Posted April 6, 2014 by Steve McDonald in Adventure

Bungle in the Jungle, Five Days in the Hide: An Ill-Fated Search for the Rare and Elusive Nasalis Larvatus

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“Hell is not hot, or cold. Nor is it deep below ground,
or somewhere in the sky. Instead it is a place on Earth
filled with sucking bogs, disfiguring diseases,
and millions of tiny flesh-eating creatures.
Hell is a jungle, and it is monstrously green.”
-Greig Beck


On the fourth day, a German couple and their guide discovered me in the Kumbang Bum Bum jungle hide. I was sitting by the view hole in my underwear, eating peanut butter covered in broken glass with my hands. My filthy, skinny face was shaded with stubble and a sharp pointed stick rested on my lap. I must have looked just as shocked as they did—you don’t come across many people in the middle of the Malaysian rainforest, a day’s walk from the nearest village.

I smiled and waved.

“Where is your guide?” barked their ranger. “How long have you been in this hide?”

“Four days. Do you have food?”

“Four days?!” shouted the German woman. “What are you doing here?”

I shifted my weight. The truth was that I wanted to see a rare monkey and I figured the best way of doing this was to trek into the middle of the rainforest, climb into a wooden box, and patiently sit there for an entire week. This seemed a brilliant idea to me at the time; I didn’t realize it would end in blood and hunger and demonic giant squirrels.

I’d like to clarify that this quest wasn’t just for any rare monkey, but the highly endangered male Nasalis larvatus or “Proboscis monkey”—the most woefully absurd species to ever evade natural selection.

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Endemic to Malaysia and Indonesia, the male Proboscis monkey  is vexed with awkward webbed feet, a grotesque potbelly, and a pervasive, rancid stench that heralds its every arrival. To make matters worse, it appears to have a giant, horrible penis dangling from its face. This ungainly penis-nose grows so long that it can obstruct the mouth, and it turns red and swollen whenever the monkey is angry. Perhaps unsurprisingly, over 70% of male Proboscis monkeys are virgins. Accordingly they are all ravenously horny and their tiny, frustrated monkey boners only desist when they’re sleeping.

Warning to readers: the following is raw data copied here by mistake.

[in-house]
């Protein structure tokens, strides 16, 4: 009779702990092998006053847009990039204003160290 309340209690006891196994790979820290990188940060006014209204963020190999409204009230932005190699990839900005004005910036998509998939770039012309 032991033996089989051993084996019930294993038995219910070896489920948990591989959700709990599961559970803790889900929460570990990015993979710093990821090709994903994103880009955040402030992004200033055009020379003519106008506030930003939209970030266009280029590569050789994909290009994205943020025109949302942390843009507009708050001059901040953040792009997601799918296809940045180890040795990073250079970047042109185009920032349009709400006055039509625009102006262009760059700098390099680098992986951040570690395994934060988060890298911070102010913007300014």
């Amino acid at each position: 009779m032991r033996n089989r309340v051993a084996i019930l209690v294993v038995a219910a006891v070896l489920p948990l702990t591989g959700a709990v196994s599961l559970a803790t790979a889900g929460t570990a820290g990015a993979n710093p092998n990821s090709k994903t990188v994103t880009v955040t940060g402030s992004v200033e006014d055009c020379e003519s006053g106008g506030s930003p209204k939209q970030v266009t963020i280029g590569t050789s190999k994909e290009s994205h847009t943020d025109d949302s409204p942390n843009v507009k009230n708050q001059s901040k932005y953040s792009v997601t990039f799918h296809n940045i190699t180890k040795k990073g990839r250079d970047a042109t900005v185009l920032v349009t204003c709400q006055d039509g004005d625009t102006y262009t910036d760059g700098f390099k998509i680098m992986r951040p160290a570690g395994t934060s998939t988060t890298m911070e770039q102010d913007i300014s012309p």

But the true absurdity of the species is only revealed when it is handed a banana.

The monkey’s stomach is lined with powerful bacteria to help it digest leaves (thus the potbelly), but whenever the monkey ingests fruit, the result is thunderous and catastrophic flatulence. And I’m not talking a whimsical case of the toots—these episodes are dramatic enough to rupture organs, so in effect the penis-nosed, potbellied, webbed-toed, horny monkey violently farts itself to death.

Obviously I needed to see one.

“Why do you want to see a proboscis monkey so badly?” asked my Singaporean hotel receptionist.

“Because it looks like it has a penis for a nose. Ha Ha Ha Ha.”

“Oh. Yeah, it does.”

“Ha Ha Ha Ha.”

“Ha Ha.”

“Ha Ha Ha Ha.”

“Go to the Teman Negara rainforest, maybe you can find them there.”

“Ha Ha Ha Ha.”

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I’ve recently come to peace with the fact that I am an eight-year-old hiding in a respectable adult’s body, so I’m going to reference Barney the dinosaur now. I remember watching a Barney episode where he lures the children on a “jungle adventure,” forcing pith helmets over their heads and dragging them into the wilderness to sing songs about lions and elephants and other species that don’t belong in jungles. Somehow all the children survive and everyone has a great time and little eight-year-old Steven in suburban Massachusetts is forever obsessed with the idea of having a jungle adventure—even today. Thus I giddily struck out for my week in Teman Negara, one of the oldest and most bio-diverse rainforests on earth.

Along with a daypack of the barest essentials, I packed a loaf of sliced bread, two glass jars of peanut butter and Nutella, six jugs of water, an industrial bag of chocolate bars big enough to last a nuclear winter, and five cans of hilariously inedible curry—the label of which depicted a mother happily serving her family what looked like dysentery.